Buy a plant and save water
June 12, 2012
Recycle Utah is known for its mission to educate the public about environmental issues and water conservation is large chunk of that pie.
So, to help raise awareness of the issue, Recycle Utah board member Linda Karz and executive director Insa Riepen began holding native plant sales 10 years ago.
"We wanted to provide people the opportunity to buy plants that are appropriate for our high-desert climate for their landscapes," Karz explained in an interview with The Park Record. "We wanted to educate people about these draught-tolerant and native plants so people wouldn’t have to use irrigation or tap into the city’s water supply."
Karz said she believed if she and Riepen created a demand for the plants, the local nurseries would be more apt to carry them.
"That has happened to an extent at the Park City Nursery, because they have a larger selection of native plants than they used to," Karz said.
The Annual Native Plant Sale will be held at Recycle Utah, 1951 Woodbine Way, on Saturday, June 16, from 9 a.m. until noon.
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The sale will feature plants from two growers, WildLands Nursery and Sun Mountain Growers.
"The sale is not a fundraiser for the Recycle Utah," Karz said. "The plant growers are selling direct to the public. We just facilitate the event and provide the venue."
Flowering plants for sale include penstemons, native columbines, globemallows, yarrow, and native geraniums.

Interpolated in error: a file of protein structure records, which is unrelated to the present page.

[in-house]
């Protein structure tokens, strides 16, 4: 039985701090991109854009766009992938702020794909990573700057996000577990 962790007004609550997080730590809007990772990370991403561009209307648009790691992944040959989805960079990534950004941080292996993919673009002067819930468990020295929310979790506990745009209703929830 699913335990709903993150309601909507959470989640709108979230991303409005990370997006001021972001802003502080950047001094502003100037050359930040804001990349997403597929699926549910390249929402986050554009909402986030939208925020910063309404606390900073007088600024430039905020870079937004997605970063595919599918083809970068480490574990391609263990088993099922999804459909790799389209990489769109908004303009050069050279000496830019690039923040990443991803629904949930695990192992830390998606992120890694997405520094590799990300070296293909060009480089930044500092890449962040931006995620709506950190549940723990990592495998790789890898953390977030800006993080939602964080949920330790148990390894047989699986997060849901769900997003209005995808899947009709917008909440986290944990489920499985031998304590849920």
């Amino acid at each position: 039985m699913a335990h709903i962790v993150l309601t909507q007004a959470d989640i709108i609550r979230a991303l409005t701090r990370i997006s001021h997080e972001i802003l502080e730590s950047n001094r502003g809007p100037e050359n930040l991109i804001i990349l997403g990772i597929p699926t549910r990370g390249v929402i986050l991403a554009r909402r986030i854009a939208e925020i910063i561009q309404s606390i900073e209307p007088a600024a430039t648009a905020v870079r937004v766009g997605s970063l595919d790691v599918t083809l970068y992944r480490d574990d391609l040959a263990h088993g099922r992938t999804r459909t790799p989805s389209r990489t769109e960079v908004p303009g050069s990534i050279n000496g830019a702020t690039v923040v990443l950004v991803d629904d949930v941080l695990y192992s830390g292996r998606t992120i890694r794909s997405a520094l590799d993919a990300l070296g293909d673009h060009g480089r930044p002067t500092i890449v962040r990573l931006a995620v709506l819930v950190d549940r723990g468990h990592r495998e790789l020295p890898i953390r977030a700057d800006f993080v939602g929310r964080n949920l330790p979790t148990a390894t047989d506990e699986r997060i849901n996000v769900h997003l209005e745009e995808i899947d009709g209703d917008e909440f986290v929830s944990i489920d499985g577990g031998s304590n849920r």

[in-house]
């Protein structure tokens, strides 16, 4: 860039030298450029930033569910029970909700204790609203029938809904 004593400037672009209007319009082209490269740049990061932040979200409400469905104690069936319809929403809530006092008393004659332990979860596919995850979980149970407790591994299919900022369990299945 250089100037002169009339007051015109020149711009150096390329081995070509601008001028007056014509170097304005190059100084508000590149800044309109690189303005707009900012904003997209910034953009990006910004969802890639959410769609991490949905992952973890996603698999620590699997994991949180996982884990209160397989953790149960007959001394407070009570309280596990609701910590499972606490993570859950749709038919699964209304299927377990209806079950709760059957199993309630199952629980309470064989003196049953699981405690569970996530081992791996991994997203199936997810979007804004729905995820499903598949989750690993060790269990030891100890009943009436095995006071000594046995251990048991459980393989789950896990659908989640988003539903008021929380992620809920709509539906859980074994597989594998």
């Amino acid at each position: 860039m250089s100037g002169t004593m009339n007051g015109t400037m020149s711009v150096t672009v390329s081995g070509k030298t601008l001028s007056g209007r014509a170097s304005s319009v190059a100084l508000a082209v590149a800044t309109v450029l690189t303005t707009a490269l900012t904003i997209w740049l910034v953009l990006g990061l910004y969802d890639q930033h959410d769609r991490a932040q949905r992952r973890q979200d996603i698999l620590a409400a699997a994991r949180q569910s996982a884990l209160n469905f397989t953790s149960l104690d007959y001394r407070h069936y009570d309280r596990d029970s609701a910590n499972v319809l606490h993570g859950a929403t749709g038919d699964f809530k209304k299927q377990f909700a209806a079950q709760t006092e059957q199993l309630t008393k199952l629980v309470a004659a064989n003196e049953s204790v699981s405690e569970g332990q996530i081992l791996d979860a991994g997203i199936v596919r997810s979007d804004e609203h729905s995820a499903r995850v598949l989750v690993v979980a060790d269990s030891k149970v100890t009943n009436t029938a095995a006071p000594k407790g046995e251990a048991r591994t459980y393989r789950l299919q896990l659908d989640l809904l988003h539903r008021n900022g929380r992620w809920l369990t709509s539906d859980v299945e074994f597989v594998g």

"I love penstemons," Karz said. "Penstemons come in 80 different varieties and are native to Utah. They spread and thrive and it’s a great plant for the garden."
The globemallow is another one of her favorites.
"It has a beautiful salmon-orange color and we have a beautiful globemallow plant at Recycle Utah," Karz said. "It doesn’t need water, in fact, it hates you when you do water it."
In addition to the perennial flowers, the sale will include shrubs oakleaf sumacs, fernbushes, apache plumes, cliff roses and netleaf hackberry.
"The oakleaf sumac is a low-growing shrub that has a beautiful fall color, while the Apache plume has a whispy seed pod that catches the sunlight," she said. "They all typically grow a little more slowly because they don’t need water and they don’t have to be fertilized."
Karz said these plants are perfect for places that need to conserve water.
"To have a beautiful garden that doesn’t tap the city’s resources is an important part of living in this community," she said.
The annual native plant sale will also feature a group of volunteers that will give tips about what types of plants to choose for particular neighborhoods.
"Interestingly, Park City is full of microclimates and that means different plants do better in different areas," Karz said. "So, these volunteers will ask where the people live and give them suggestions.
"We do have a lot of people who come and talk with us, and some of them do leave with a car full of plants," she said. "I think they like the opportunity to chat with folks about how the climate here is so different than other places in the country."
When people ask Karz how plants survive without water, she tells them to look at the hillsides.
"Those plants don’t get any extra water and they are still so beautiful," she said. "It’s just a matter of taking those plants and bringing them into our gardens. You can have beautiful gardens without having to use irrigation."
Recycle Utah, 1951 Woodbine Way, will host the annual native plant sale on Saturday, June 16, from 9 a.m. until noon. For more information, visit http://www.recycleutah.org.